Chinese students and faculty living in the United States during this stressful time received a reassuring gift from home on May 2 and 3.
The SMU Chinese Student Union, or CSU, partnered with the Chinese embassy in Houston to deliver care packages to about 550 SMU community members from their home country. CSU officer Yufei Xin said the support of the Chinese government made it worthwhile.
“A lot of people texted us saying ‘thank you for your hard work,’” Xin said. “It’s because our country cares about us that we had the chance to do that for them.”
The care packages contained valuable medical supplies, including 20 surgical face masks, two KN95 face masks, two boxes of pills, and a package of alcohol wipes. Freshman Shaolong Fan said although he’s lived outside of China for most of his life, receiving the care package made him proud of his nationality.
“I haven’t lived in China for long, so I don’t have a strong connection to the country,” Fan said. “However, when I received the package, it felt like a gift from home. I was so proud and happy.”
CSU members delivered the packages at the Binkley Parking Garage. People waiting in line stood one parking spot away from each other to practice social distancing. In addition, rules were made to protect those handing out the packages, including non-contact procedures.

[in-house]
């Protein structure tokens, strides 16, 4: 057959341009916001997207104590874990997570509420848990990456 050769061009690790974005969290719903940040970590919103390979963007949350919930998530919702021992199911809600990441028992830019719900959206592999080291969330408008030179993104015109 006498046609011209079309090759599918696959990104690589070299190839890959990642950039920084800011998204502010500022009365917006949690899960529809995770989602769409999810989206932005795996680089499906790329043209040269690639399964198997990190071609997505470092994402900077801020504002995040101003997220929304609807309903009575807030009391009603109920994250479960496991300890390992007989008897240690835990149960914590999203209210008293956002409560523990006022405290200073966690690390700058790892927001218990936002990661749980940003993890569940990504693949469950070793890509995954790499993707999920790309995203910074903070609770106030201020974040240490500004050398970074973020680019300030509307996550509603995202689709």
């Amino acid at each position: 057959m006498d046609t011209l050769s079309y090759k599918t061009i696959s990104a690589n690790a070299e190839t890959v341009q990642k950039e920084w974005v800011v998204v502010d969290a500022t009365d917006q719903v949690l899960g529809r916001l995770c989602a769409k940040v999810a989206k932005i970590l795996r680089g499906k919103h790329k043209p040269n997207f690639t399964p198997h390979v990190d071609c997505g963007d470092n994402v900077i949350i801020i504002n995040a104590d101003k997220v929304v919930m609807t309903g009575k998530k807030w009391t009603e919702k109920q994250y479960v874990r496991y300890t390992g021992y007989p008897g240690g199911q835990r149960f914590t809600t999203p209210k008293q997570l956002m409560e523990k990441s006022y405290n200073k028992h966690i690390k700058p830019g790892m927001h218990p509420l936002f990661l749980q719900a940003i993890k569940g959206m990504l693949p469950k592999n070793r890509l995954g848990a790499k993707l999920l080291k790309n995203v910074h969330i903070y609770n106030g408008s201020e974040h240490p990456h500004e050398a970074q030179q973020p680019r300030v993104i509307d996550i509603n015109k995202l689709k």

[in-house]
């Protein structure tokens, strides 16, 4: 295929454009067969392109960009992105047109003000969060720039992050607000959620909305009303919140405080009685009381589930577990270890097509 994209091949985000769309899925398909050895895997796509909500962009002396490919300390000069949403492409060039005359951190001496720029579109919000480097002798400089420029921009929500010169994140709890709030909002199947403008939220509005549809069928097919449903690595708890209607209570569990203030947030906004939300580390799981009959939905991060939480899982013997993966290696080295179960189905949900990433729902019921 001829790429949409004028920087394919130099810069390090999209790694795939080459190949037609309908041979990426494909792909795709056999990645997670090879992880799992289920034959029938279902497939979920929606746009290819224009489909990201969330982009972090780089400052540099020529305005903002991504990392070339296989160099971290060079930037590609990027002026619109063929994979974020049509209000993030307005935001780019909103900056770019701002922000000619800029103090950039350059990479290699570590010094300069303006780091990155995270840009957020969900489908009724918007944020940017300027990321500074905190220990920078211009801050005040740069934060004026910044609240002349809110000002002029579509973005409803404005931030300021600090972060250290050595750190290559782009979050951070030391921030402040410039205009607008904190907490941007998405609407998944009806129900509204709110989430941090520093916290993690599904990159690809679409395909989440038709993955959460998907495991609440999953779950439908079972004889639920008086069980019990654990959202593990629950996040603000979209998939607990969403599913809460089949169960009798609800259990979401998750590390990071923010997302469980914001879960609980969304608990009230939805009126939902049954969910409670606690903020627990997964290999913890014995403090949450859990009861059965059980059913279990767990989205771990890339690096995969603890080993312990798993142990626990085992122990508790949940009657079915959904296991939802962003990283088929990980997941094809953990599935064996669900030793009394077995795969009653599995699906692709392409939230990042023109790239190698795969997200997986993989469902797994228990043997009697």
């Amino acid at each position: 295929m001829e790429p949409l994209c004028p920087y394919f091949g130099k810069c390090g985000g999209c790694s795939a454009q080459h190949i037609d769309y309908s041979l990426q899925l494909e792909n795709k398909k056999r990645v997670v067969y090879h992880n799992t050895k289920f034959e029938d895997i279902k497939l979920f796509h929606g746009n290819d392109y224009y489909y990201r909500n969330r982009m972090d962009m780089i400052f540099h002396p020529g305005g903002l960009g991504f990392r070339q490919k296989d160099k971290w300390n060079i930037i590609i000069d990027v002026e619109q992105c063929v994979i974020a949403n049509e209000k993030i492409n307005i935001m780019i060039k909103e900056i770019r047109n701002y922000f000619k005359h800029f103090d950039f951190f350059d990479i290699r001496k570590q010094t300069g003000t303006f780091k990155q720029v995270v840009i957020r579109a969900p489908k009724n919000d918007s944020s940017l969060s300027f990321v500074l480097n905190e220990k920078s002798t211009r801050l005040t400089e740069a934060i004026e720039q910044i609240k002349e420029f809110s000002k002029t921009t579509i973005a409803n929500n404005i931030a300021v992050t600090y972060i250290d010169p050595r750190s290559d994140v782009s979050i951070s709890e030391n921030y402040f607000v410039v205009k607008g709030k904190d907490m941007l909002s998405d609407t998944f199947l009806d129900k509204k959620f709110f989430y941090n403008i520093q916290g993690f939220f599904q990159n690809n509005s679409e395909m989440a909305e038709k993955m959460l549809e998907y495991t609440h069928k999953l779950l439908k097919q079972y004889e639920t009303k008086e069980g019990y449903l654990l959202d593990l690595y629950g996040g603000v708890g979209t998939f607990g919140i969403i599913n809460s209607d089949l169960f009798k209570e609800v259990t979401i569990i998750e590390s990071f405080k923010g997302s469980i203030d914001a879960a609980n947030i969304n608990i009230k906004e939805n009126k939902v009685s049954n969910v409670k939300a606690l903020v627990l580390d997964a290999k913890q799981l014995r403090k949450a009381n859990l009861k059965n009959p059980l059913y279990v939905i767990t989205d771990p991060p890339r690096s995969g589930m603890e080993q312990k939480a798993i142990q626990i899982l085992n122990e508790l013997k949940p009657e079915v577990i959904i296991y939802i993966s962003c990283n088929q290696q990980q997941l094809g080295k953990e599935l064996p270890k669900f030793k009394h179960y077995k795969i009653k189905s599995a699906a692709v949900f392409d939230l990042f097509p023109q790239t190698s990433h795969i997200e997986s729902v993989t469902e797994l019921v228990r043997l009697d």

“We don’t want anyone in a dangerous situation,” Xin said. “In order to make sure everybody is healthy, we asked each person to put their passport, I20, and student ID on the desk. We checked the ID and put it by the bag, that way they didn’t physically touch us.”
Preparing the packages was a tedious task for the CSU members. The embassy sent about 45 boxes of supplies, and the members sorted them by hand into 550 individual packages.
Xin said they worked Friday from 11 a.m. to 2 a.m. the next morning, but that it was worth it because of the love they received from the Chinese government.
“They love us, and they know how dangerous it is if we go back,” Xin said. “We need support, and they know that we’re students and our parents are across the ocean. They don’t want anyone left behind.”
To sophomore Yinzhe Qian, the care package symbolized hope. For many international students, especially those unable to return home, hope has been difficult to come by. Travel bans and policies restricting U.S. to China flights have left many Chinese students stranded and unable to return home.
“Although I was very mad and confused by the policies, when I received the package I still felt that my country had my back and did not feel any sense of insecurity,” Qian said. “The task has been completed very well and quickly by our dear embassies and Chinese Student Unions.”
While many Chinese students ache to be back home, returning is near-impossible. If an opportunity does arise, it is a huge risk. Not only is air travel a safety concern, but students aren’t sure if they’ll be able to return to America when summer is over. The U.S. has barred entry by Chinese travelers, and there is no word about when the policy will be lifted.
“I hope that China can take us home as soon as possible and the U.S. government can withdraw the ban so that I will be back here in the next semester,” Qian said. “I really want to go home.”